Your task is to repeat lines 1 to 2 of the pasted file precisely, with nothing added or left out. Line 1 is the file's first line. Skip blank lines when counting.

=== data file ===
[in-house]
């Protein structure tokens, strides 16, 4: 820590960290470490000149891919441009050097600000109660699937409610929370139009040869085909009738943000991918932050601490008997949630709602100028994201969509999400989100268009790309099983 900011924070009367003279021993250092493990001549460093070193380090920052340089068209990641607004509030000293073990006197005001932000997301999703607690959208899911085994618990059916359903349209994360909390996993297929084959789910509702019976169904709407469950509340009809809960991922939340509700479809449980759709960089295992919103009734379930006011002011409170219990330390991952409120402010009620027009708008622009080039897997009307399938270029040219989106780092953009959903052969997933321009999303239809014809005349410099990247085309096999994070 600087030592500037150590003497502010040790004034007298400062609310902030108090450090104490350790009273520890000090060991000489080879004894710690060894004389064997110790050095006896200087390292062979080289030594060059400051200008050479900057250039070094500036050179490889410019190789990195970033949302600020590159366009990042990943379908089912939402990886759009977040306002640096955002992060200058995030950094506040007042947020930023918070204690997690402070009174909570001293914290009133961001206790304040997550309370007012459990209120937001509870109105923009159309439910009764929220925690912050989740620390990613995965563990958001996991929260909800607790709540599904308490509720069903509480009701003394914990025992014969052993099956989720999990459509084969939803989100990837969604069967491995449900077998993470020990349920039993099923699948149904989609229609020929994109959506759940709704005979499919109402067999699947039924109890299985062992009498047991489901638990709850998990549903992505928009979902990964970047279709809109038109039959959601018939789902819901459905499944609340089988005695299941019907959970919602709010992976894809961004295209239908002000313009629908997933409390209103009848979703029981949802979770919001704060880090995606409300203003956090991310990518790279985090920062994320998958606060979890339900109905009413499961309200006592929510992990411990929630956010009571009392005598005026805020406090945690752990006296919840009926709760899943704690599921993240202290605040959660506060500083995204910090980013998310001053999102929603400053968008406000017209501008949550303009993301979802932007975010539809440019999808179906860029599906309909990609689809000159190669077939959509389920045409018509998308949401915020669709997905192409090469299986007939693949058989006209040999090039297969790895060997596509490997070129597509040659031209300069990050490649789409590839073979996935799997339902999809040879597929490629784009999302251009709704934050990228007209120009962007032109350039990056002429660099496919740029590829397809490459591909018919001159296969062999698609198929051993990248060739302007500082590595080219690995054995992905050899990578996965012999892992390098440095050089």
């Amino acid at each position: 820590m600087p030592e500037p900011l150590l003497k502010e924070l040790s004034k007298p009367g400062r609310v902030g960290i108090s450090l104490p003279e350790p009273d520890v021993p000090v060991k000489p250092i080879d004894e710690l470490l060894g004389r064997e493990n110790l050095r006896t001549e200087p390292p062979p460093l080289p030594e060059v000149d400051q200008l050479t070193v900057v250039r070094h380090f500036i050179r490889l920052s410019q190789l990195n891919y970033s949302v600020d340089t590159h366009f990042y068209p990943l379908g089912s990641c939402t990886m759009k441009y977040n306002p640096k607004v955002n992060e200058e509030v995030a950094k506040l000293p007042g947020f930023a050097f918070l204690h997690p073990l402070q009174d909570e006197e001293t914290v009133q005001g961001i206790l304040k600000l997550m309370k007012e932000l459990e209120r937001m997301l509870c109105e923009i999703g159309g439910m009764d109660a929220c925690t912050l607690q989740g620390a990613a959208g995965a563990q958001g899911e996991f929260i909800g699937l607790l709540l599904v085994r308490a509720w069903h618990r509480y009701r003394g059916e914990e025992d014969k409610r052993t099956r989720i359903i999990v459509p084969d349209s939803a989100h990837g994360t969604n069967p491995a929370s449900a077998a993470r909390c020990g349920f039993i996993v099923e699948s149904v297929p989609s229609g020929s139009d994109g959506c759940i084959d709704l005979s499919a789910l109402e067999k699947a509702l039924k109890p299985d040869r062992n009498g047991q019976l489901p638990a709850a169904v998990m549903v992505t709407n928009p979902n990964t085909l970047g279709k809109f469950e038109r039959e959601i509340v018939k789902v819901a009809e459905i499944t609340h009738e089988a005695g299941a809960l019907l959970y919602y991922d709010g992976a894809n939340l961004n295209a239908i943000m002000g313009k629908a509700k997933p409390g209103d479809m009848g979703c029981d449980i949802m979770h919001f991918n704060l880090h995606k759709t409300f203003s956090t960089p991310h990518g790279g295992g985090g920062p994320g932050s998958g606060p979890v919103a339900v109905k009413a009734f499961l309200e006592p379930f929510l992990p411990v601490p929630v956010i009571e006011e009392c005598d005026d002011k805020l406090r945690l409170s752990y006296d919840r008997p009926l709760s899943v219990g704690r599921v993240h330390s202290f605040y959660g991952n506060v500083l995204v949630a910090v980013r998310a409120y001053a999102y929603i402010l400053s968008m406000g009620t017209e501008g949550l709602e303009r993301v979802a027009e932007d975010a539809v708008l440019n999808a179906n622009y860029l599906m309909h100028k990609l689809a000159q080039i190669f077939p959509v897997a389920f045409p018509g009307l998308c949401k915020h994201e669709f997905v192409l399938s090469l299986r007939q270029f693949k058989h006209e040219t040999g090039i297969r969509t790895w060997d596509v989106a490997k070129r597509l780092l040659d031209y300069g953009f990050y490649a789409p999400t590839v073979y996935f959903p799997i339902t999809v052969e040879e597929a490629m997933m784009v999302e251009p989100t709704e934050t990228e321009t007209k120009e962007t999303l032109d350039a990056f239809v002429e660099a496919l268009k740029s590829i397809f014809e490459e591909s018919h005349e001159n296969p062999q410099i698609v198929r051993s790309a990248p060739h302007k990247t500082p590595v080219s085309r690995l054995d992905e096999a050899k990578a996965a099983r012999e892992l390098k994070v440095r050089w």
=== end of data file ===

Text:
[in-house]
């Protein structure tokens, strides 16, 4: 820590960290470490000149891919441009050097600000109660699937409610929370139009040869085909009738943000991918932050601490008997949630709602100028994201969509999400989100268009790309099983 900011924070009367003279021993250092493990001549460093070193380090920052340089068209990641607004509030000293073990006197005001932000997301999703607690959208899911085994618990059916359903349209994360909390996993297929084959789910509702019976169904709407469950509340009809809960991922939340509700479809449980759709960089295992919103009734379930006011002011409170219990330390991952409120402010009620027009708008622009080039897997009307399938270029040219989106780092953009959903052969997933321009999303239809014809005349410099990247085309096999994070 600087030592500037150590003497502010040790004034007298400062609310902030108090450090104490350790009273520890000090060991000489080879004894710690060894004389064997110790050095006896200087390292062979080289030594060059400051200008050479900057250039070094500036050179490889410019190789990195970033949302600020590159366009990042990943379908089912939402990886759009977040306002640096955002992060200058995030950094506040007042947020930023918070204690997690402070009174909570001293914290009133961001206790304040997550309370007012459990209120937001509870109105923009159309439910009764929220925690912050989740620390990613995965563990958001996991929260909800607790709540599904308490509720069903509480009701003394914990025992014969052993099956989720999990459509084969939803989100990837969604069967491995449900077998993470020990349920039993099923699948149904989609229609020929994109959506759940709704005979499919109402067999699947039924109890299985062992009498047991489901638990709850998990549903992505928009979902990964970047279709809109038109039959959601018939789902819901459905499944609340089988005695299941019907959970919602709010992976894809961004295209239908002000313009629908997933409390209103009848979703029981949802979770919001704060880090995606409300203003956090991310990518790279985090920062994320998958606060979890339900109905009413499961309200006592929510992990411990929630956010009571009392005598005026805020406090945690752990006296919840009926709760899943704690599921993240202290605040959660506060500083995204910090980013998310001053999102929603400053968008406000017209501008949550303009993301979802932007975010539809440019999808179906860029599906309909990609689809000159190669077939959509389920045409018509998308949401915020669709997905192409090469299986007939693949058989006209040999090039297969790895060997596509490997070129597509040659031209300069990050490649789409590839073979996935799997339902999809040879597929490629784009999302251009709704934050990228007209120009962007032109350039990056002429660099496919740029590829397809490459591909018919001159296969062999698609198929051993990248060739302007500082590595080219690995054995992905050899990578996965012999892992390098440095050089």